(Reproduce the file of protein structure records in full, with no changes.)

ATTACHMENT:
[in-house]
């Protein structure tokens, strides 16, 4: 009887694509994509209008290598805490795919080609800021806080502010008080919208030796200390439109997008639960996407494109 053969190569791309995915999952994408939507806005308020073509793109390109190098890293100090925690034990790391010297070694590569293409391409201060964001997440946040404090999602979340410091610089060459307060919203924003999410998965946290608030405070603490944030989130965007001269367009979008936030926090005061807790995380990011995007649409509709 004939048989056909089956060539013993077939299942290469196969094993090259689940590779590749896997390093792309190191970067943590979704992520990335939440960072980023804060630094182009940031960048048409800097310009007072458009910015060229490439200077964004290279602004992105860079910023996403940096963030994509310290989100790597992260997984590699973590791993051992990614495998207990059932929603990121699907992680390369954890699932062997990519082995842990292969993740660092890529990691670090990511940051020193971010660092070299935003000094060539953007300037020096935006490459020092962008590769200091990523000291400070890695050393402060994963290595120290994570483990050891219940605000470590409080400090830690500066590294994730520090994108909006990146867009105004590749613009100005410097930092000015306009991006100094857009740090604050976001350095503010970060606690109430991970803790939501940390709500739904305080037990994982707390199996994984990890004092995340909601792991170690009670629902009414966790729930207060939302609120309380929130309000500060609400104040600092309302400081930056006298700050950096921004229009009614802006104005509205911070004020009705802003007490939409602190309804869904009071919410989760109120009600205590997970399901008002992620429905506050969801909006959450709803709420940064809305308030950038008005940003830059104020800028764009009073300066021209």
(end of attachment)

[in-house]
């Protein structure tokens, strides 16, 4: 009887694509994509209008290598805490795919080609800021806080502010008080919208030796200390439109997008639960996407494109 053969190569791309995915999952994408939507806005308020073509793109390109190098890293100090925690034990790391010297070694590569293409391409201060964001997440946040404090999602979340410091610089060459307060919203924003999410998965946290608030405070603490944030989130965007001269367009979008936030926090005061807790995380990011995007649409509709 004939048989056909089956060539013993077939299942290469196969094993090259689940590779590749896997390093792309190191970067943590979704992520990335939440960072980023804060630094182009940031960048048409800097310009007072458009910015060229490439200077964004290279602004992105860079910023996403940096963030994509310290989100790597992260997984590699973590791993051992990614495998207990059932929603990121699907992680390369954890699932062997990519082995842990292969993740660092890529990691670090990511940051020193971010660092070299935003000094060539953007300037020096935006490459020092962008590769200091990523000291400070890695050393402060994963290595120290994570483990050891219940605000470590409080400090830690500066590294994730520090994108909006990146867009105004590749613009100005410097930092000015306009991006100094857009740090604050976001350095503010970060606690109430991970803790939501940390709500739904305080037990994982707390199996994984990890004092995340909601792991170690009670629902009414966790729930207060939302609120309380929130309000500060609400104040600092309302400081930056006298700050950096921004229009009614802006104005509205911070004020009705802003007490939409602190309804869904009071919410989760109120009600205590997970399901008002992620429905506050969801909006959450709803709420940064809305308030950038008005940003830059104020800028764009009073300066021209």